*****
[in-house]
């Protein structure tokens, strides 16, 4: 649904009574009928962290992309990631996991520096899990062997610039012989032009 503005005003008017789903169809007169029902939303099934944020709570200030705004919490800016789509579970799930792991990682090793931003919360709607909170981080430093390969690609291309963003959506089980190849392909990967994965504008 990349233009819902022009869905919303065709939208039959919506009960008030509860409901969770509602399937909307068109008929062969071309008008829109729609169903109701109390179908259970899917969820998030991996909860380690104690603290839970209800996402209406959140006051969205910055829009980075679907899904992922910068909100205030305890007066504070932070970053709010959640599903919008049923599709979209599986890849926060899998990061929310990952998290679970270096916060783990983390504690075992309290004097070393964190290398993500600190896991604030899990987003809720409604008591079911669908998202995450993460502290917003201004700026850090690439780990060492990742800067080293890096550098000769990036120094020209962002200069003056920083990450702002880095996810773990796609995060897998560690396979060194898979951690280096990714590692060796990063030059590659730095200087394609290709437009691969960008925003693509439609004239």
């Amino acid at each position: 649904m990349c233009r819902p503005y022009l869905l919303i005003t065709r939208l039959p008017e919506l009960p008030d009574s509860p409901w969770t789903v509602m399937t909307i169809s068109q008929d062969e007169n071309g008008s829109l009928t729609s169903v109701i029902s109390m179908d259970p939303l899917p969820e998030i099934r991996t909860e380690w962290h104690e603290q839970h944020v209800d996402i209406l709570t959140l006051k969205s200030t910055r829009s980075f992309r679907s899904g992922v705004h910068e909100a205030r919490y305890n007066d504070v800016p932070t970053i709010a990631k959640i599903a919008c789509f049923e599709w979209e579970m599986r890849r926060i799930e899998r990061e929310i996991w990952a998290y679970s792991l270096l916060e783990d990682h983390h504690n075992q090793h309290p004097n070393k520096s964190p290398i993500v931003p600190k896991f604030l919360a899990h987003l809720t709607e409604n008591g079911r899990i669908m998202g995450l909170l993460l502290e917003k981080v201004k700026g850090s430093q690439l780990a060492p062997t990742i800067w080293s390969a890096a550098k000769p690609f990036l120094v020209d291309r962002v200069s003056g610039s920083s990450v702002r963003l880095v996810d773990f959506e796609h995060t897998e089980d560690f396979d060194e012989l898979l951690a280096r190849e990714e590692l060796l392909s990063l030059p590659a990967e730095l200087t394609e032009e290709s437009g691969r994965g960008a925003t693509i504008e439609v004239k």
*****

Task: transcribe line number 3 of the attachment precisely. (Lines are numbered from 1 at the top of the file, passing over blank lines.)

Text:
């Amino acid at each position: 649904m990349c233009r819902p503005y022009l869905l919303i005003t065709r939208l039959p008017e919506l009960p008030d009574s509860p409901w969770t789903v509602m399937t909307i169809s068109q008929d062969e007169n071309g008008s829109l009928t729609s169903v109701i029902s109390m179908d259970p939303l899917p969820e998030i099934r991996t909860e380690w962290h104690e603290q839970h944020v209800d996402i209406l709570t959140l006051k969205s200030t910055r829009s980075f992309r679907s899904g992922v705004h910068e909100a205030r919490y305890n007066d504070v800016p932070t970053i709010a990631k959640i599903a919008c789509f049923e599709w979209e579970m599986r890849r926060i799930e899998r990061e929310i996991w990952a998290y679970s792991l270096l916060e783990d990682h983390h504690n075992q090793h309290p004097n070393k520096s964190p290398i993500v931003p600190k896991f604030l919360a899990h987003l809720t709607e409604n008591g079911r899990i669908m998202g995450l909170l993460l502290e917003k981080v201004k700026g850090s430093q690439l780990a060492p062997t990742i800067w080293s390969a890096a550098k000769p690609f990036l120094v020209d291309r962002v200069s003056g610039s920083s990450v702002r963003l880095v996810d773990f959506e796609h995060t897998e089980d560690f396979d060194e012989l898979l951690a280096r190849e990714e590692l060796l392909s990063l030059p590659a990967e730095l200087t394609e032009e290709s437009g691969r994965g960008a925003t693509i504008e439609v004239k």